Become a member and get exclusive access to articles, live sessions and more!
Start Your Free Trial

Harriet Tubman: The Terror End of Beauty (Sunnyside)

Review of latest album by the trio of Brandon Ross, Melvin Gibbs, and J.T. Lewis

JazzTimes may earn a small commission if you buy something using one of the retail links in our articles. JazzTimes does not accept money for any editorial recommendations. Read more about our policy here. Thanks for supporting JazzTimes.
Cover of Harriet Tubman album The Terror End of Beauty
Cover of Harriet Tubman album The Terror End of Beauty

All music has a presence, but there’s a certain level of respect saved for pieces that prove their value by surrounding, engulfing, and perhaps even altering listeners. The emotional wallop that’s central to Harriet Tubman’s latest program has a deeper impact than lots of improv-slanted discs I’ve heard of late. In a fierce blend of unity and scope, the NYC trio of guitarist Brandon Ross, bassist Melvin Gibbs, and drummer J.T. Lewis find ways to make their volition, and therefore their vision, palpable. An inescapable feeling of commitment snakes through what’s arguably their densest album to date. Along the way it foregrounds history, politics, race, creativity, and the kind of transcendence that can sometimes be found in the poetic tirades of frenzied strings and percussion.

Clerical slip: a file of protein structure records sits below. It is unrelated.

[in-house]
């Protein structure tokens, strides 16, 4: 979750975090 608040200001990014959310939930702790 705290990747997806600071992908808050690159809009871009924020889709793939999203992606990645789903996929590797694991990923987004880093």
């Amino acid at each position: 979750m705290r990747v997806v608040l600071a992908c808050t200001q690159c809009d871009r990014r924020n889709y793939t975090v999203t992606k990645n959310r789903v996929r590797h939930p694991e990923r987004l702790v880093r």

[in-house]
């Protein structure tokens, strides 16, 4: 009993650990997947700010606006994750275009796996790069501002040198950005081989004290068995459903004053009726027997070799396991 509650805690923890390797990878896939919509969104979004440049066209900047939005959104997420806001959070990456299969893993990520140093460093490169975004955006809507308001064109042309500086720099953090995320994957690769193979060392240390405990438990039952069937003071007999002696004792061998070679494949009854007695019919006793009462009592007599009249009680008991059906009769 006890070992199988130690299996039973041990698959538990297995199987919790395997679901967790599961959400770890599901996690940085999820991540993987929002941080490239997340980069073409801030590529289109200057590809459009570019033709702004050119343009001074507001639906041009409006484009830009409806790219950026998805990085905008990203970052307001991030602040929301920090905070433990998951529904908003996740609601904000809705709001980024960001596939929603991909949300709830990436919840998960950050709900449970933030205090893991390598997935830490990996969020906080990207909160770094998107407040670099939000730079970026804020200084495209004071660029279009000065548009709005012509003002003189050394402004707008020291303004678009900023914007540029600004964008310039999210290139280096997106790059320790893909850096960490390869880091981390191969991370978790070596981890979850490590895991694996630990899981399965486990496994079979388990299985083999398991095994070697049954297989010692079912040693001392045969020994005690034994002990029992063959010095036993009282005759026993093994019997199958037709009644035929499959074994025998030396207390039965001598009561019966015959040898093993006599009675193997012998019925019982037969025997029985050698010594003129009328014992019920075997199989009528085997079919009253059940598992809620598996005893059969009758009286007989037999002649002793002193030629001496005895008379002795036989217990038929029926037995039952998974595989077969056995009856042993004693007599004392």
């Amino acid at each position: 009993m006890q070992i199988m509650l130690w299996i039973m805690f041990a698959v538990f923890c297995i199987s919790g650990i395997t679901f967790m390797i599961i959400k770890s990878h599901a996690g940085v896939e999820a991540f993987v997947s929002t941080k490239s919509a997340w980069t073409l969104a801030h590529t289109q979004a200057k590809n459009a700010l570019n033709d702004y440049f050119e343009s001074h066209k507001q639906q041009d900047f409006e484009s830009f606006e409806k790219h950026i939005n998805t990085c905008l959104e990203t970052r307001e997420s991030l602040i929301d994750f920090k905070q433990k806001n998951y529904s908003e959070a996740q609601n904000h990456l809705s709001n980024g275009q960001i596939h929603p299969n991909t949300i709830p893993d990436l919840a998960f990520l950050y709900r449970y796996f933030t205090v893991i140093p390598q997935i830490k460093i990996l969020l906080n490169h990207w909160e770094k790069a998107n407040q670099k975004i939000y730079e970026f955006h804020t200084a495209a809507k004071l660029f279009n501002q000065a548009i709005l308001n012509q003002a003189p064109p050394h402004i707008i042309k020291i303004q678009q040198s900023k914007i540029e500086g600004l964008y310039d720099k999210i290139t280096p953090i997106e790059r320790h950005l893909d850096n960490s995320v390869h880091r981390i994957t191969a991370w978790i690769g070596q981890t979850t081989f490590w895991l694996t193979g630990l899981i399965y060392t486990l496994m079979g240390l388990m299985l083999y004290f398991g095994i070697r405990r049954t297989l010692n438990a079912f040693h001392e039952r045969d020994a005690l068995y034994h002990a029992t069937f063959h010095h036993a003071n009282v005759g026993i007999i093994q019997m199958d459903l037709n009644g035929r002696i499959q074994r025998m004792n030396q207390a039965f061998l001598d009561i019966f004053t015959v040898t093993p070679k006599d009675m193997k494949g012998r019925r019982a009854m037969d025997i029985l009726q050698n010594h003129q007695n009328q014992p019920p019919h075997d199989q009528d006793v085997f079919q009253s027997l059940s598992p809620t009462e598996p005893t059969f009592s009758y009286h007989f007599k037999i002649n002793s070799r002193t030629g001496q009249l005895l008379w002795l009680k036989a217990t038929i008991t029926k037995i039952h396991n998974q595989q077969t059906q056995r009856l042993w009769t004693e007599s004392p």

With key textural guidance from producer Scotty Hard, the band boasts newfound clout, and the music’s dimension is bolstered, too—some moments can be intimidating. Sections of the 10-track program border on opaque, but amid the rumbles, drones, and roars are nuanced passages that provide breathing room by inviting atmospherics into the fray. It could be Ross’ wailing on Bob Marley’s “Redemption Song”; it could be Gibbs letting a sub-sonic boom decay on “Prototaxite”; it could be the riveting solo Lewis offers on “Drumtion.” With Sonny Sharrock’s Monkey-Pockie-Booand Power Tools’ Strange Meeting in the rear-view mirror, the trio commandeers a lingo of vehemence and bends it into the future. Indeed, The Terror End of Beauty’s title references a Sharrock quote about uniting a pair of life’s seemingly incongruous elements, and the radiant turmoil the band delivers here suggests they’ve come close to finding an insightful balance between the two.

Start Your Free Trial to Continue Reading

Become a JazzTimes member to explore our complete archive of interviews, profiles, columns, and reviews written by music's best journalists and critics.
Originally Published